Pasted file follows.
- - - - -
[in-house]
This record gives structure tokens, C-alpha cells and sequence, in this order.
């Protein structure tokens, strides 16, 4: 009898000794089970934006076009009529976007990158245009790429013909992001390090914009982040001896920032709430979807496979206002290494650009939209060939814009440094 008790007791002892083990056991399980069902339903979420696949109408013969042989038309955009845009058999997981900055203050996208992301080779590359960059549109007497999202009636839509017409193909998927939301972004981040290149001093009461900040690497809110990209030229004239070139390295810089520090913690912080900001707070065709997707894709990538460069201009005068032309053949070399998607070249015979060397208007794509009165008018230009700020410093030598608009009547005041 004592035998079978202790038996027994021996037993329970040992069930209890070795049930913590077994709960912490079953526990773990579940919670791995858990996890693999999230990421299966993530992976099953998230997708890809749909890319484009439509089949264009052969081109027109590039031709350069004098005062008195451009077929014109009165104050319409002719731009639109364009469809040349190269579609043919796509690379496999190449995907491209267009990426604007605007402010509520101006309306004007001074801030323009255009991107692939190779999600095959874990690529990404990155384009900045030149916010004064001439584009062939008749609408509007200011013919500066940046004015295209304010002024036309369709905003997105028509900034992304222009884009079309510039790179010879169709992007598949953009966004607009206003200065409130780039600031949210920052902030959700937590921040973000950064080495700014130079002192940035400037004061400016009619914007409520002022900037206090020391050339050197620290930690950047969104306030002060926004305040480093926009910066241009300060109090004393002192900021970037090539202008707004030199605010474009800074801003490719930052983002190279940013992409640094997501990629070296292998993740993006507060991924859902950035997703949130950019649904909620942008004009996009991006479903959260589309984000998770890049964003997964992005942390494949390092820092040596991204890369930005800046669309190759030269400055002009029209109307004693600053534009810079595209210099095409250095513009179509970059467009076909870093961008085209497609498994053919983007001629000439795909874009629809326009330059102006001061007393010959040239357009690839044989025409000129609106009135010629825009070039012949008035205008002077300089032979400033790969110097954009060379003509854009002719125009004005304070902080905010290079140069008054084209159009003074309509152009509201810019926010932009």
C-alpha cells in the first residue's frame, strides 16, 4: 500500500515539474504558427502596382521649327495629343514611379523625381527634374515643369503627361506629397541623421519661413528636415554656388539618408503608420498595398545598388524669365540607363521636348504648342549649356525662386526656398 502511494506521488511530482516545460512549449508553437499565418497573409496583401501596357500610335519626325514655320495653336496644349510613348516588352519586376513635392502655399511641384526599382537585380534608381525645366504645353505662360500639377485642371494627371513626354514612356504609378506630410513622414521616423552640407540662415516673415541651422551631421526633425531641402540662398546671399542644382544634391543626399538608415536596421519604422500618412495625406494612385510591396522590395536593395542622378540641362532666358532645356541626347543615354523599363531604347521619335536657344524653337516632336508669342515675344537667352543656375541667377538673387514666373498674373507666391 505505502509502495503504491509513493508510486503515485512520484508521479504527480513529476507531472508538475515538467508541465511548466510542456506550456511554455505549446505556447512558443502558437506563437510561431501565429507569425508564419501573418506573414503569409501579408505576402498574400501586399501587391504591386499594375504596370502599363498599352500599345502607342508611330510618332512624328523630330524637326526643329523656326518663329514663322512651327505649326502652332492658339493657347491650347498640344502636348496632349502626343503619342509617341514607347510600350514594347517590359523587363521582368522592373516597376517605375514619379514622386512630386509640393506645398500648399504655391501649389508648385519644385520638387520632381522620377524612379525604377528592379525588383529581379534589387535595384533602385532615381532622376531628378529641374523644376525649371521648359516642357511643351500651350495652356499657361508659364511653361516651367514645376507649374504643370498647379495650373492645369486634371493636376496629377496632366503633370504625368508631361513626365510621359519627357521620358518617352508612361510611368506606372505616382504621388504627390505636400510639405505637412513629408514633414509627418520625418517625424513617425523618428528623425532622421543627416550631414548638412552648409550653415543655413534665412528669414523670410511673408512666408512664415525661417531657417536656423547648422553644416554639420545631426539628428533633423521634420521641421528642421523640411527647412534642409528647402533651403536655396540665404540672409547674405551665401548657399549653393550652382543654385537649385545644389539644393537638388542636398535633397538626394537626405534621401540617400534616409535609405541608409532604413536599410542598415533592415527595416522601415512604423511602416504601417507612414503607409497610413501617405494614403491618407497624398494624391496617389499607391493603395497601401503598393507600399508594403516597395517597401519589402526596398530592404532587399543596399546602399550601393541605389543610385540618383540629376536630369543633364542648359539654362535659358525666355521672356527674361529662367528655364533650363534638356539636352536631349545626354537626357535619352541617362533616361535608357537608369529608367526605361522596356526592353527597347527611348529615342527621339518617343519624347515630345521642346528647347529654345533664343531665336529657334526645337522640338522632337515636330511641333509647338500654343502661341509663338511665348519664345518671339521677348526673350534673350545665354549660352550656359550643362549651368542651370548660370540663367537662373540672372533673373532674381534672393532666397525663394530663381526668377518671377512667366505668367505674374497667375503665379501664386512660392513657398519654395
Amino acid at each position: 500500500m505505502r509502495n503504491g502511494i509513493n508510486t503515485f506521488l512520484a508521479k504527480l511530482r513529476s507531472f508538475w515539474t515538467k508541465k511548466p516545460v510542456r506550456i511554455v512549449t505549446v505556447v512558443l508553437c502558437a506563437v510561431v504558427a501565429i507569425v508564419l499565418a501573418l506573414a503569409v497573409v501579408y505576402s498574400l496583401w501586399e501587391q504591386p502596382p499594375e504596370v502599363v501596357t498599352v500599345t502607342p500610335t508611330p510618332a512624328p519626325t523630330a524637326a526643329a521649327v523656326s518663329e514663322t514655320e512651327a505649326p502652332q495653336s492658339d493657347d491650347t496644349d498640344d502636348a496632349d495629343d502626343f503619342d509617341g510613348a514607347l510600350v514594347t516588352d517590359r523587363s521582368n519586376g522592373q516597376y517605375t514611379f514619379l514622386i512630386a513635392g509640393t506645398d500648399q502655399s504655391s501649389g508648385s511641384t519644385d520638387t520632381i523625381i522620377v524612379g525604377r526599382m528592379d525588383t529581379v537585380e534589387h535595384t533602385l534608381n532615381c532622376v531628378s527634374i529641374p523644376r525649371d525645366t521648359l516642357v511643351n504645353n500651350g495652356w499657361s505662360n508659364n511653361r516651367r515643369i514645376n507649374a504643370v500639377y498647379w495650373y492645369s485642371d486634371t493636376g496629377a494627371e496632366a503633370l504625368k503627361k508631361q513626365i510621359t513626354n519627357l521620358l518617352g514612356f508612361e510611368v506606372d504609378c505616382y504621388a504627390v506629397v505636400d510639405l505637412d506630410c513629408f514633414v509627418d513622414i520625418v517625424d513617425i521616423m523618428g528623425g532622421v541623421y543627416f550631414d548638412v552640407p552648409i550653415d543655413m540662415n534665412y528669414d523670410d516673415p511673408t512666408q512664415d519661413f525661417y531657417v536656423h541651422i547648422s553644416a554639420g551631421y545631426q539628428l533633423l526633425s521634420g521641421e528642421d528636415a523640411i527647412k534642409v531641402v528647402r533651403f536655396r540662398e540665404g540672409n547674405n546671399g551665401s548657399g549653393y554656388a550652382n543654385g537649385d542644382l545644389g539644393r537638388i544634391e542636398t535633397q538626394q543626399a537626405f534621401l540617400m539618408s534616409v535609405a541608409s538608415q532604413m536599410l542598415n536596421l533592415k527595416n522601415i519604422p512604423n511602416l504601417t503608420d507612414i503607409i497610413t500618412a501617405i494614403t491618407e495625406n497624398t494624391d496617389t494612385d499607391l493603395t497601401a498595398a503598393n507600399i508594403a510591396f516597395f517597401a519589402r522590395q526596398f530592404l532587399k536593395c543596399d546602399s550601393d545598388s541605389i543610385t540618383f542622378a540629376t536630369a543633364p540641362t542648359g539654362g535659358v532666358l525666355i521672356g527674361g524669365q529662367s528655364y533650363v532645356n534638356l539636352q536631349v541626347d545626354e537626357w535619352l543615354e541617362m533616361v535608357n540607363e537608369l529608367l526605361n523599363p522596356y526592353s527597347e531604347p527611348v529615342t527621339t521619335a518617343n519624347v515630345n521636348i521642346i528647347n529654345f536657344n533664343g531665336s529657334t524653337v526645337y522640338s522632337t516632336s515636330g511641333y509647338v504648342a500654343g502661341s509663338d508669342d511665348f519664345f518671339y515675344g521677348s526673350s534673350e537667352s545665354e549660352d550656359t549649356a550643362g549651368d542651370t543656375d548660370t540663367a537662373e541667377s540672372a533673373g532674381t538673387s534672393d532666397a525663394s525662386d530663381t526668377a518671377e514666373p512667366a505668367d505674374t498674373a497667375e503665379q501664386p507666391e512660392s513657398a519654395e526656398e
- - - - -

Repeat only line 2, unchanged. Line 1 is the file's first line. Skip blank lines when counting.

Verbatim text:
This record gives structure tokens, C-alpha cells and sequence, in this order.